I have formed the Cen­ter for Eco­nom­ic Sta­bil­i­ty Incor­po­rat­ed. Our objec­tive is to devel­op CfE­SI into an empir­i­cal­ly-ori­ent­ed think-tank on eco­nom­ics that will devel­op real­is­tic analy­sis of cap­i­tal­ism, and pro­mote poli­cies based upon that analy­sis.


Finance per­forms gen­uine, essen­tial ser­vices in a cap­i­tal­ist econ­o­my when it lim­its itself to (a) pro­vid­ing work­ing cap­i­tal to non-finan­cial cor­po­ra­tions; (b) fund­ing invest­ment and entre­pre­neur­ial activ­i­ty, whether direct­ly or indi­rect­ly; © fund­ing hous­ing pur­chase for strict­ly res­i­den­tial pur­pos­es, whether to own­er-occu­piers for pur­chase or to investors for the pro­vi­sion of rental prop­er­ties; and (d) pro­vid­ing finance to house­holds for large expen­di­tures such as auto­mo­biles, home ren­o­va­tions, etc.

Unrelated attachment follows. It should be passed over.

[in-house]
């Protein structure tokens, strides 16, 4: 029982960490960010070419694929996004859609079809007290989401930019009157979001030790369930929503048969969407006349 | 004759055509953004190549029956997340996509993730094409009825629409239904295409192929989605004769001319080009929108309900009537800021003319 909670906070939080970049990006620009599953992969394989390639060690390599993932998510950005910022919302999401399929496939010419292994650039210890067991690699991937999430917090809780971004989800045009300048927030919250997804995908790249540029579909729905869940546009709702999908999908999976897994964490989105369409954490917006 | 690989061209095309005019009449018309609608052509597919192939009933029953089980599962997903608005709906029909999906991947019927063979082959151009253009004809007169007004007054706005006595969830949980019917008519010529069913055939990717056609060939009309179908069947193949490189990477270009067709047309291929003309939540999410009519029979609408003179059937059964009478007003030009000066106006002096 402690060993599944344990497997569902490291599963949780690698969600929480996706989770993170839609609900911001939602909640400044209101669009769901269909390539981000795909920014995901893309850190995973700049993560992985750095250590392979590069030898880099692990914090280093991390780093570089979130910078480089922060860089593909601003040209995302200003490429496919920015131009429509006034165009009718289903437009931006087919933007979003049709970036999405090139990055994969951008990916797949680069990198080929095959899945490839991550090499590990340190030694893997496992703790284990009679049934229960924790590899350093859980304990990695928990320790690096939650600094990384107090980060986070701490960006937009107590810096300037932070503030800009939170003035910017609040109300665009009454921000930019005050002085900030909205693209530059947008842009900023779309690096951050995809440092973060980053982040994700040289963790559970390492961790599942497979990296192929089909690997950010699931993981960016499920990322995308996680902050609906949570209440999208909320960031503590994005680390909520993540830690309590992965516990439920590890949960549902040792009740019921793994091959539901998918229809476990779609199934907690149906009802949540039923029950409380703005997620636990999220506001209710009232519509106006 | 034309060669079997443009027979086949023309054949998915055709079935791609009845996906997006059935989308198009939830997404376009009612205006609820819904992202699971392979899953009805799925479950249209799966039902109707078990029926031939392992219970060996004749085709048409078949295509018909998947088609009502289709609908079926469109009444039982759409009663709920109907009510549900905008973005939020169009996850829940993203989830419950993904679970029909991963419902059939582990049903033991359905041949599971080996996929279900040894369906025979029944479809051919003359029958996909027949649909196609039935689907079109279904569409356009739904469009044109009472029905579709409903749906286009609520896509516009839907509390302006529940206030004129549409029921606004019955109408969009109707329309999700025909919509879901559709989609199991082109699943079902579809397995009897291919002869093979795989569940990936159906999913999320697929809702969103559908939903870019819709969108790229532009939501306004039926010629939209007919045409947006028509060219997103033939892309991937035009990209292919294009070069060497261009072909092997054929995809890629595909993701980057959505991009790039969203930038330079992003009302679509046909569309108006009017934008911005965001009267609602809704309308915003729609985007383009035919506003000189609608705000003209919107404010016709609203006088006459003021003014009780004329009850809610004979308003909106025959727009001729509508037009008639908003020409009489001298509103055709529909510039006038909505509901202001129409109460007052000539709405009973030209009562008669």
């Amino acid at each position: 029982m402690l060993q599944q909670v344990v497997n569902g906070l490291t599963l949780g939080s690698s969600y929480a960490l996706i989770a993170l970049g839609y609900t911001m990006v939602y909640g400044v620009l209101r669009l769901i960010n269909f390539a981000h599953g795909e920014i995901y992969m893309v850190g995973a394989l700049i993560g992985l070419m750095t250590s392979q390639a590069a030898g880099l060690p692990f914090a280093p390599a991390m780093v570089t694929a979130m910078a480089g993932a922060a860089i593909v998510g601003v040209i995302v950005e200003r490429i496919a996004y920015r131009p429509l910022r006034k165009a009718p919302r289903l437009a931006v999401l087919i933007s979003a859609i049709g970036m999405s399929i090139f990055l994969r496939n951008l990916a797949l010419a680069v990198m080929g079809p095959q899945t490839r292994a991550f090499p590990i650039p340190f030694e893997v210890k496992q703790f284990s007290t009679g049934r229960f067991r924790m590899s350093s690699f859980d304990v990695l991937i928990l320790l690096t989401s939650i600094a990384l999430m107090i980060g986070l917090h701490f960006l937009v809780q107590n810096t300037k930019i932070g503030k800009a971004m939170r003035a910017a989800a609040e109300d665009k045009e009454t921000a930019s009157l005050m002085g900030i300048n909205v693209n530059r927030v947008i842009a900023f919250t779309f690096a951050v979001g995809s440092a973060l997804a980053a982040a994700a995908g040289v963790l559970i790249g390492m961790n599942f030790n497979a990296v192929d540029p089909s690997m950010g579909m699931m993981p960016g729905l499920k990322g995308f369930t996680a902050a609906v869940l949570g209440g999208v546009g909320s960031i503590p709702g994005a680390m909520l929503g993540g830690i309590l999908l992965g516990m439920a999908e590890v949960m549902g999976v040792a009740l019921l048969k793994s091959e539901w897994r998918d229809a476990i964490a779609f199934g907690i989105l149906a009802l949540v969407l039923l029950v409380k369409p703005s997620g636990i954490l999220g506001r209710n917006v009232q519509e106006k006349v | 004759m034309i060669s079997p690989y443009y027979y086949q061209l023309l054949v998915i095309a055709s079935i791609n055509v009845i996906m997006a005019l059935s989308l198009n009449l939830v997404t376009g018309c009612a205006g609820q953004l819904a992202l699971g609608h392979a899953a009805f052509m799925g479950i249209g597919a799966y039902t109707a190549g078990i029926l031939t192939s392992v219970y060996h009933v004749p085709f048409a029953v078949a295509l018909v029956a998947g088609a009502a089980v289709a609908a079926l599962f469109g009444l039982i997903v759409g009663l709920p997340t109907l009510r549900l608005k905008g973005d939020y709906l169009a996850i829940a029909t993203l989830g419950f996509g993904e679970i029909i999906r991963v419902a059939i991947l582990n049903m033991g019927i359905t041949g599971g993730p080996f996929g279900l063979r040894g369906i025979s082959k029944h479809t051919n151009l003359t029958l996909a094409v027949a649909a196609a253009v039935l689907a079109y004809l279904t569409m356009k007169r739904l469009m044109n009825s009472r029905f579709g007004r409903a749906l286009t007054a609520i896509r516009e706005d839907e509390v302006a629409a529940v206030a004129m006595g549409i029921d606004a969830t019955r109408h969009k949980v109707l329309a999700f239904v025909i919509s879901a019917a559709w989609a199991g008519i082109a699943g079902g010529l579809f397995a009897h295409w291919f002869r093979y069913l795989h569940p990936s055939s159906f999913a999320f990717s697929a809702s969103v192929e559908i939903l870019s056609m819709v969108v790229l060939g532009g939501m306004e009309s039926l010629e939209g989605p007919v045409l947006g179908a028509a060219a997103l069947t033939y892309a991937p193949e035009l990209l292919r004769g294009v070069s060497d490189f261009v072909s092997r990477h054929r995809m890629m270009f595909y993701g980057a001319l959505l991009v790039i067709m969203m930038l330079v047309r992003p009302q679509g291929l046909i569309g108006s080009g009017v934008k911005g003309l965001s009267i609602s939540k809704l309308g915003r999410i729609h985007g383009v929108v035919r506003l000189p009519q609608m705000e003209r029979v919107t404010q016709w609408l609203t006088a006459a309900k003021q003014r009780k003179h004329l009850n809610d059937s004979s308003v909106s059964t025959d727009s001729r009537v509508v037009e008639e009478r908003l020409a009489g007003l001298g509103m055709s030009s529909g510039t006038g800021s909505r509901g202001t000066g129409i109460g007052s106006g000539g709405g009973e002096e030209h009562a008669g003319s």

It is a destruc­tive force in cap­i­tal­ism when it pro­motes lever­aged spec­u­la­tion on asset or com­mod­i­ty prices, and funds activ­i­ties (like lev­ered buy­outs) that dri­ve debt lev­els up.

Return­ing cap­i­tal­ism to a finan­cial­ly robust state must involve a dra­mat­ic fall in the lev­el of pri­vate debt—and the size of the finan­cial sec­tor— as well as poli­cies that return the finan­cial sec­tor to a ser­vice role to the real econ­o­my.

The size of the finan­cial sec­tor is direct­ly relat­ed to the lev­el of pri­vate debt, which in Amer­i­ca peaked at 303% of GDP in ear­ly 2009 (see Fig­ure 15). Using his­to­ry as our guide, Amer­i­ca will only return to being a finan­cial­ly robust soci­ety when this ratio falls back to below 100% of GDP.

Amer­i­ca’s peri­od of robust eco­nom­ic growth coin­cid­ed with FIRE sec­tor prof­its being between 10 and 20 per­cent of total prof­its, and wages in the FIRE sec­tor being below 5 per­cent of total wages. Finance sec­tor prof­its peaked at over 50% of total prof­its in 2001.